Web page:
Healthcare personnel (HCP) are at risk of occupational exposure to bloodborne pathogens such as hepatitis B virus (HBV), hepatitis C virus (HCV), and human immunodeficiency virus (HIV) from needlesticks and injuries from sharp objects. Risk factors for transmission of bloodborne pathogens as a result of occupational exposure are related to the source patient (e.g., titer and infectivity of the virus in his/her blood or body fluid), the injury (e.g., quantity of blood or body fluid transferred during the exposure), and the recipient individual (e.g., immunologic status).
Percutaneous exposures are the most common mechanism for transmission of bloodborne pathogens in healthcare settings. Hospital-based HCP in the United States are estimated to sustain an average of 384 325 (range: 311 091 to 463 922) percutaneous injuries annually. Data from several surveillance systems have demonstrated that the majority of reported injuries occur in the acute care setting, particularly medical floors, operating rooms, and intensive care units.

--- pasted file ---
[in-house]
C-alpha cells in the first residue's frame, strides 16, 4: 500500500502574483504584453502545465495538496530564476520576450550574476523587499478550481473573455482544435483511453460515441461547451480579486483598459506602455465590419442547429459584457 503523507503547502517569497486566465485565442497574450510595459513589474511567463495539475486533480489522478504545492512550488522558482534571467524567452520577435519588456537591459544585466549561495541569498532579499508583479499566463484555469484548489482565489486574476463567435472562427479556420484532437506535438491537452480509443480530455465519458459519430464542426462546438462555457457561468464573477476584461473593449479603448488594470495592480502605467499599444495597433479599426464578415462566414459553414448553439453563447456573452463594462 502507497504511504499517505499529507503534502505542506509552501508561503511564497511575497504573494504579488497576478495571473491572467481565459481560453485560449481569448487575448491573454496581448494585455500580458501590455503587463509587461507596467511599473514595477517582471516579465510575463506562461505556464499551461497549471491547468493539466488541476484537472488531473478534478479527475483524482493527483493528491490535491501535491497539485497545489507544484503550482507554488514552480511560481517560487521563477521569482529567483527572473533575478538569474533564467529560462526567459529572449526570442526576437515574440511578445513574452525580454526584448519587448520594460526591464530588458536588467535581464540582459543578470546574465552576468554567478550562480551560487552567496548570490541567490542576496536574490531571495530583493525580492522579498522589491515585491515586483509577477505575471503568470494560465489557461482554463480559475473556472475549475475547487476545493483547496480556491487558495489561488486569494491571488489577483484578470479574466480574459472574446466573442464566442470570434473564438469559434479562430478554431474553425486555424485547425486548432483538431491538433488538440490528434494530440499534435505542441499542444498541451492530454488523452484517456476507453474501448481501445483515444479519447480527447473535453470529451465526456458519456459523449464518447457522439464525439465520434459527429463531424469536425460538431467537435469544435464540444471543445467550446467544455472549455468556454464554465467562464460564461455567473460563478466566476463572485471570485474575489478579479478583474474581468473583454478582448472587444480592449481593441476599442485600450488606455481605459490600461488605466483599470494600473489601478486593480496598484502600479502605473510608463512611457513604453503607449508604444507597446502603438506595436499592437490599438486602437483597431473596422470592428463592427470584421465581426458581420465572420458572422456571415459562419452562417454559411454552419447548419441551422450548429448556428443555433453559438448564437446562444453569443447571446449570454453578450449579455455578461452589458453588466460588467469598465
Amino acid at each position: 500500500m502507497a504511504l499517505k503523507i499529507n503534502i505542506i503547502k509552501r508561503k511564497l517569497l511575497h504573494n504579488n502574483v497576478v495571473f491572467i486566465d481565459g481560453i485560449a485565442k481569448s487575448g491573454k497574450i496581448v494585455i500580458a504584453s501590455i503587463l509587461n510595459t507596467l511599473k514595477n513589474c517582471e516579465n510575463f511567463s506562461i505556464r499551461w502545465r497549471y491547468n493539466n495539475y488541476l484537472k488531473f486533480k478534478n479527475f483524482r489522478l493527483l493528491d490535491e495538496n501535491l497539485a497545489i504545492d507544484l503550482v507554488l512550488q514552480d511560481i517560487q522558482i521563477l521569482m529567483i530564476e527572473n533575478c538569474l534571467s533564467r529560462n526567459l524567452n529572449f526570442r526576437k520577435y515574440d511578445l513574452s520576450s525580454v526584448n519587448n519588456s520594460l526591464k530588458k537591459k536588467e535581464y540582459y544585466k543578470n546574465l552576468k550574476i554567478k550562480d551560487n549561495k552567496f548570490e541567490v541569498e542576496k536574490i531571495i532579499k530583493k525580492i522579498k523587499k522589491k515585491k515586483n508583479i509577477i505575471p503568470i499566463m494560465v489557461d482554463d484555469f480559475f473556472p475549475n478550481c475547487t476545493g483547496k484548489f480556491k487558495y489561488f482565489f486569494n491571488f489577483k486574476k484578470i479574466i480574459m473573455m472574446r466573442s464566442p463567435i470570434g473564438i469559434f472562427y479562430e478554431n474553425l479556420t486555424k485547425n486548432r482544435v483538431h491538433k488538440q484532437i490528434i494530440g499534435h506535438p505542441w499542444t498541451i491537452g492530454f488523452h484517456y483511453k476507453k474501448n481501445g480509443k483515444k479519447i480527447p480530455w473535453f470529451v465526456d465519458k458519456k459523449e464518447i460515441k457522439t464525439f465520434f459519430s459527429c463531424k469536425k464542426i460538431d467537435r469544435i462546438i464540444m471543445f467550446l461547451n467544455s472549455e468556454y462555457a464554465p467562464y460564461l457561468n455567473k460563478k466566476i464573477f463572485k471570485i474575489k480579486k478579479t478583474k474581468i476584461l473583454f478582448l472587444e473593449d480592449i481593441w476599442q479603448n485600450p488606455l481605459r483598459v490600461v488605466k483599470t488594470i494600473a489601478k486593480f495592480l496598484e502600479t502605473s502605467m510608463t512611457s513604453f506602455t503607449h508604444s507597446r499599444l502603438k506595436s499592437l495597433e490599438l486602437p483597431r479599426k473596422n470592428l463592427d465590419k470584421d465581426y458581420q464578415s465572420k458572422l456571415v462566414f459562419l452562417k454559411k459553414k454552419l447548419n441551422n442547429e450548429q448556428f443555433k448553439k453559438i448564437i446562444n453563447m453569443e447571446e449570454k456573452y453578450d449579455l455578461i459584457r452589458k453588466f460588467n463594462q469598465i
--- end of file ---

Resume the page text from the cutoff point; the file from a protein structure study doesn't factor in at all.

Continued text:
Prevention of bloodborne pathogen transmission through exposure prevention requires a diversified approach, including the development of improved engineering controls (e.g., safer medical devices), work practices (e.g., technique changes to reduce handling of sharp objects), and infection control measures, including use of personal protective equipment. Another important pre-exposure strategy to prevent infection includes HBV immunization.
Although preventing exposures is the primary means of preventing bloodborne pathogen infection, appropriate postexposure management is an important element of workplace safety. Healthcare organizations should have a system that includes written protocols for prompt confidential reporting, evaluation, counseling, treatment, and follow-up of any occupational exposures that may place HCP at risk for acquiring bloodborne infection. Each incident of occupational exposure to blood or body fluid that may contain HBV, HCV, or HIV should be evaluated as rapidly as possible and should include testing of the source patient for the appropriate bloodborne pathogens, testing of the exposed person for prior infection, and prompt administration of prophylactic agents when indicated.